On Monday, October 6, the classroom doors will swing open for the third session of my Coursera MOOC, “Understanding Media by Understanding Google.” I was just comparing the syllabi for this session and the first one, which launched in September of 2013, for a reality check on whether I’ve been keeping it current. Out of 70 links to videos, news articles, and blog posts in the weekly readings, 23 hadn’t yet been published when we began Session One (and the other two-thirds still are really, really good!).
That was part of the strategy for this course all along, of course. By relying on the readings for the very latest developments, the video lectures have been relatively straightforward to update because they focus heavily on the six books around which the course is built. (For better or worse, I just didn’t receive the newest round of relevant books in time to make any wholesale changes; the newest, Eric Schmidt and Jonathan Rosenberg’s “How Google Works,” came out last week, and Nicholas Carr’s new “The Glass Cage” is supposed to arrive this week. They’ll be fair game for the next on-campus version of the class, I daresay.)
With a week to go to the launch, enrollment is running somewhat behind the first two sessions, which the Coursera folks tell me is par for the course, not least because the overall number of classes on platform continues to grow even as they drift a little bit farther off most people’s radar. Today, in an excerpt from his forthcoming book “MOOC U: Who Is Getting the Most Out of Online Education and Why,” contributing editor Jeffrey Selingo of The Chronicle of Higher Education posits that “the primary players—Coursera, edX, and their college sponsors—need to answer three fundamental questions about the position of MOOCs in the academic ecosystem if the technology is ever to deliver on some of its promises”:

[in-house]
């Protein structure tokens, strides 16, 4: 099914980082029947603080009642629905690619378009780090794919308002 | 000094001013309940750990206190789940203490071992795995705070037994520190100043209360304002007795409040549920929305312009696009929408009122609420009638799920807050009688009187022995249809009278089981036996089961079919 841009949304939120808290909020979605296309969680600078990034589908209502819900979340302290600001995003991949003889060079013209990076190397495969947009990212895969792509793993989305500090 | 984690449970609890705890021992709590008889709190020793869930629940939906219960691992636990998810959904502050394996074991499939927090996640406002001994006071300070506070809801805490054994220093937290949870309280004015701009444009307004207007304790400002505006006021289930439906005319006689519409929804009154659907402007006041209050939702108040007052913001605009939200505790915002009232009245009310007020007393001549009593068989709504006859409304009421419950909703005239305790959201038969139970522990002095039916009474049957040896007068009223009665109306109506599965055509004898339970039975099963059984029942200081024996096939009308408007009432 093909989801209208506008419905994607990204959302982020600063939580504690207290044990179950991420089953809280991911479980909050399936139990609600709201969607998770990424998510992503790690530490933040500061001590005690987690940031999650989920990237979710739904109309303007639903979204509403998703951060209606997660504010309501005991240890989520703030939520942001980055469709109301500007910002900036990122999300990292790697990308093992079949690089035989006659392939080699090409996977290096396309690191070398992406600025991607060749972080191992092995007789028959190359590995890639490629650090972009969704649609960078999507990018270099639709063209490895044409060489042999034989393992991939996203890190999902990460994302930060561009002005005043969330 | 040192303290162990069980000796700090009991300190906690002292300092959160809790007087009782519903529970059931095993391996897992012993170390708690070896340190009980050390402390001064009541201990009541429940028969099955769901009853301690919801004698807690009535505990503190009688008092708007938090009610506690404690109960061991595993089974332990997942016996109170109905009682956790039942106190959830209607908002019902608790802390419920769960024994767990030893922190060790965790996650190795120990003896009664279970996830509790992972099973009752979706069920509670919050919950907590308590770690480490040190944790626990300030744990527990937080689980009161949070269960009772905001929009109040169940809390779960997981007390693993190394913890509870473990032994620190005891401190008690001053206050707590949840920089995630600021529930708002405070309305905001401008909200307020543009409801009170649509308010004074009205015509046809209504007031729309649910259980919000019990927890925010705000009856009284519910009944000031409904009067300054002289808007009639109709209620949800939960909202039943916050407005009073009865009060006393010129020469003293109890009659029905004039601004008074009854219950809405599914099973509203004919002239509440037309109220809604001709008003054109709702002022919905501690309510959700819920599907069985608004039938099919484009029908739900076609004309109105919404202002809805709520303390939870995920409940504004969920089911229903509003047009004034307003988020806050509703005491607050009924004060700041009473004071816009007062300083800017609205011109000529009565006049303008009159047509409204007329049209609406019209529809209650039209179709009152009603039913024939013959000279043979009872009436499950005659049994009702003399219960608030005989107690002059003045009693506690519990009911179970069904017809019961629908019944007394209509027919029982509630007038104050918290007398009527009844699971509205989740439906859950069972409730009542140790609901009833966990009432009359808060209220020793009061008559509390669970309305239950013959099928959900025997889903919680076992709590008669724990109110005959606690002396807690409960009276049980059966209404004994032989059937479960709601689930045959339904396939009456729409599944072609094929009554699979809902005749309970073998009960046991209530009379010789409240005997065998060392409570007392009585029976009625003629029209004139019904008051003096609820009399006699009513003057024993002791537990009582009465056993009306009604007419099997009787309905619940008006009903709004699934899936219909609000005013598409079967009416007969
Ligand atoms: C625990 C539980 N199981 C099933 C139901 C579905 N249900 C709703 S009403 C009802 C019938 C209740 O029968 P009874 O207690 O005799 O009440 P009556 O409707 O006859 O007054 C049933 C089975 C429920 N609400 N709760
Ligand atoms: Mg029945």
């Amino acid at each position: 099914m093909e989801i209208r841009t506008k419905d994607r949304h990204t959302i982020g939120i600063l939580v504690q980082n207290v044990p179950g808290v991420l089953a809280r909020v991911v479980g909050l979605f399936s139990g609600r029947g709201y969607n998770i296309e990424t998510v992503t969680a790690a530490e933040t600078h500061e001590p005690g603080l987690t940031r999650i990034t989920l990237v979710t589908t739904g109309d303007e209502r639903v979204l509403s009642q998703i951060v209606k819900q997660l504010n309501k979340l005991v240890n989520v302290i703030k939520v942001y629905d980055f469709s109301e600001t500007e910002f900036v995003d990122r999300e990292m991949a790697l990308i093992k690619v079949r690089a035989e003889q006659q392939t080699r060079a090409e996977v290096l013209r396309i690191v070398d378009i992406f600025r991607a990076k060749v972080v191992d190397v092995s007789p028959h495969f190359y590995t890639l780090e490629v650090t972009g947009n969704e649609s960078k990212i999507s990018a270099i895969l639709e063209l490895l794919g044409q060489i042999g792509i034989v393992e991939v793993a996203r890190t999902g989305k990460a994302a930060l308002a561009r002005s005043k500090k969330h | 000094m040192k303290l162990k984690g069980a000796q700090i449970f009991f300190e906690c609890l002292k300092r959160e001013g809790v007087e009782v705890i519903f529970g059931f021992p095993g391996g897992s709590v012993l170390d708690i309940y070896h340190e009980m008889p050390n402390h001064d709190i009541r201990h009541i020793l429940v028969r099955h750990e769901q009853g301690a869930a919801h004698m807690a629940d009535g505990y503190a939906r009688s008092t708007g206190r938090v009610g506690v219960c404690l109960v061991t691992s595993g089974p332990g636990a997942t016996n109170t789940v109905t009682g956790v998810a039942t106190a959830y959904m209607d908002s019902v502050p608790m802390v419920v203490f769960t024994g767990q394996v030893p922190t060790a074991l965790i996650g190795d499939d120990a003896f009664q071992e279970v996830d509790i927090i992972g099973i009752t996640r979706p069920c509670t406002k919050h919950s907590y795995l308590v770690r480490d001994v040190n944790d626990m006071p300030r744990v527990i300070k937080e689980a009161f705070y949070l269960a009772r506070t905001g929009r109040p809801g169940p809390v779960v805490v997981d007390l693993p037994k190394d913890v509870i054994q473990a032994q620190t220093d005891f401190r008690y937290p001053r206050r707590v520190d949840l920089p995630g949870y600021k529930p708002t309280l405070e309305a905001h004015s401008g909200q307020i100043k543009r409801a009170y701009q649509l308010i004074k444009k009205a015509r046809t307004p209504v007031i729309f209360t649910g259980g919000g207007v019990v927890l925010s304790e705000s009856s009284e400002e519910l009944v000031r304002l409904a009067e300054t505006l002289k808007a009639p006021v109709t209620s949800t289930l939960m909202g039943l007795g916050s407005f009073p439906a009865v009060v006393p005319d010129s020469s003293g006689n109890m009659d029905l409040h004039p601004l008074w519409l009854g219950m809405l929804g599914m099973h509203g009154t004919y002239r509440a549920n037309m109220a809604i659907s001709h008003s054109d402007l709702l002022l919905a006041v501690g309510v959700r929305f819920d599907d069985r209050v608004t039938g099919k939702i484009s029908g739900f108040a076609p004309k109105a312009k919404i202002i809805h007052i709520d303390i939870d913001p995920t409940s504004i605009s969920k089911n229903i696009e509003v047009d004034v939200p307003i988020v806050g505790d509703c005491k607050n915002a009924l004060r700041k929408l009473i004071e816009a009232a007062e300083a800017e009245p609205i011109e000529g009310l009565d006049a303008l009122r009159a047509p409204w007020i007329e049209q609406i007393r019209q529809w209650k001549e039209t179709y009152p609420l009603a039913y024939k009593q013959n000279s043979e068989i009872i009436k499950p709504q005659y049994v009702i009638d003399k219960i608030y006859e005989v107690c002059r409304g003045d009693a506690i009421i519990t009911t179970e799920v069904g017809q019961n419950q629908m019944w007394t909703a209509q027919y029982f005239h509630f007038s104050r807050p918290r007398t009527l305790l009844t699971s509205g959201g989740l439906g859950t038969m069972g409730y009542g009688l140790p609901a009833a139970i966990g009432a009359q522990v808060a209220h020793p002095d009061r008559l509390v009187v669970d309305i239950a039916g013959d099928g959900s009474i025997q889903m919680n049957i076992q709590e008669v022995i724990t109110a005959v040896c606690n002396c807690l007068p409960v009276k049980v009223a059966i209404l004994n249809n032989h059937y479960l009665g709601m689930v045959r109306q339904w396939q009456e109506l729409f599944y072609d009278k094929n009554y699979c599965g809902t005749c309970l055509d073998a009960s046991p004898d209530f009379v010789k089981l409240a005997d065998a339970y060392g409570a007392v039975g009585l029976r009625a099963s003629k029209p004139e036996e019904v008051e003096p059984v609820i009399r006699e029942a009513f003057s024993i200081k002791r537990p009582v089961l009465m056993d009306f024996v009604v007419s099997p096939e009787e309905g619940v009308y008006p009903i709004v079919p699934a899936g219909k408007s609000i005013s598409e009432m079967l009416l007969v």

- What role should MOOCs play at traditional colleges and universities?
- How do colleges make open online courses actually open?
- How can the quality and success of MOOCs be measured?
One of his essential points, with which there can be little argument, is that “we should eventually expect more from MOOCs given the time and money colleges have spent developing and offering” them. While I disagree with him that here at Northwestern we “still view free online courses through the lens of the traditional, on-campus students they are accustomed to teaching,” there is a real imperative in figuring out how they fit into a university’s overall approach to all of its constituencies. This was among the themes of the material I wrote during and after the first session, in case you didn’t see any of it.
At any rate, there’s still room for you in the front row of the new session. As I have said before, with a cheerful nod to the Firesign Theatre: Line up, sign up, and re-enlist today.